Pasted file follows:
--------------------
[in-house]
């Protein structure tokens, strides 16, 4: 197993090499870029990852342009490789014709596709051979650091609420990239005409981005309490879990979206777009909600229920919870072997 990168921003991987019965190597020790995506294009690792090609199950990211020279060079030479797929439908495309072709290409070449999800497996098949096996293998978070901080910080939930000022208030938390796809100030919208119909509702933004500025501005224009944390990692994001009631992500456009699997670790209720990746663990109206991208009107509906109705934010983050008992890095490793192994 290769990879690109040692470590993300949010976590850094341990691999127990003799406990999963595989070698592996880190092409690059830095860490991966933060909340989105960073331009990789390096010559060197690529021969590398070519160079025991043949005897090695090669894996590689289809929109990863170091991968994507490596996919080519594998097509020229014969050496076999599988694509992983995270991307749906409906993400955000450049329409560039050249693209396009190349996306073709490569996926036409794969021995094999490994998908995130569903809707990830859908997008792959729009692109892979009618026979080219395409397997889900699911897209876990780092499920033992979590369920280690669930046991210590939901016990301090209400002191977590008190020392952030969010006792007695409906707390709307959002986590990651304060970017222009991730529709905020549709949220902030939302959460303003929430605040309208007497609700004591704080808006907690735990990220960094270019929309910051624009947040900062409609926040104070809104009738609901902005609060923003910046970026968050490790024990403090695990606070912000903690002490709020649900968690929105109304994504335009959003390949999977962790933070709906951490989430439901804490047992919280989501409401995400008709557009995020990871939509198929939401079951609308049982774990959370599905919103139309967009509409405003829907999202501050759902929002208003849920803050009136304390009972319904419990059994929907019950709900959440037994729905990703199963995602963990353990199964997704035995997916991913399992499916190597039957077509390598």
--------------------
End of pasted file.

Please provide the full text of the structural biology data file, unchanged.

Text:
[in-house]
């Protein structure tokens, strides 16, 4: 197993090499870029990852342009490789014709596709051979650091609420990239005409981005309490879990979206777009909600229920919870072997 990168921003991987019965190597020790995506294009690792090609199950990211020279060079030479797929439908495309072709290409070449999800497996098949096996293998978070901080910080939930000022208030938390796809100030919208119909509702933004500025501005224009944390990692994001009631992500456009699997670790209720990746663990109206991208009107509906109705934010983050008992890095490793192994 290769990879690109040692470590993300949010976590850094341990691999127990003799406990999963595989070698592996880190092409690059830095860490991966933060909340989105960073331009990789390096010559060197690529021969590398070519160079025991043949005897090695090669894996590689289809929109990863170091991968994507490596996919080519594998097509020229014969050496076999599988694509992983995270991307749906409906993400955000450049329409560039050249693209396009190349996306073709490569996926036409794969021995094999490994998908995130569903809707990830859908997008792959729009692109892979009618026979080219395409397997889900699911897209876990780092499920033992979590369920280690669930046991210590939901016990301090209400002191977590008190020392952030969010006792007695409906707390709307959002986590990651304060970017222009991730529709905020549709949220902030939302959460303003929430605040309208007497609700004591704080808006907690735990990220960094270019929309910051624009947040900062409609926040104070809104009738609901902005609060923003910046970026968050490790024990403090695990606070912000903690002490709020649900968690929105109304994504335009959003390949999977962790933070709906951490989430439901804490047992919280989501409401995400008709557009995020990871939509198929939401079951609308049982774990959370599905919103139309967009509409405003829907999202501050759902929002208003849920803050009136304390009972319904419990059994929907019950709900959440037994729905990703199963995602963990353990199964997704035995997916991913399992499916190597039957077509390598």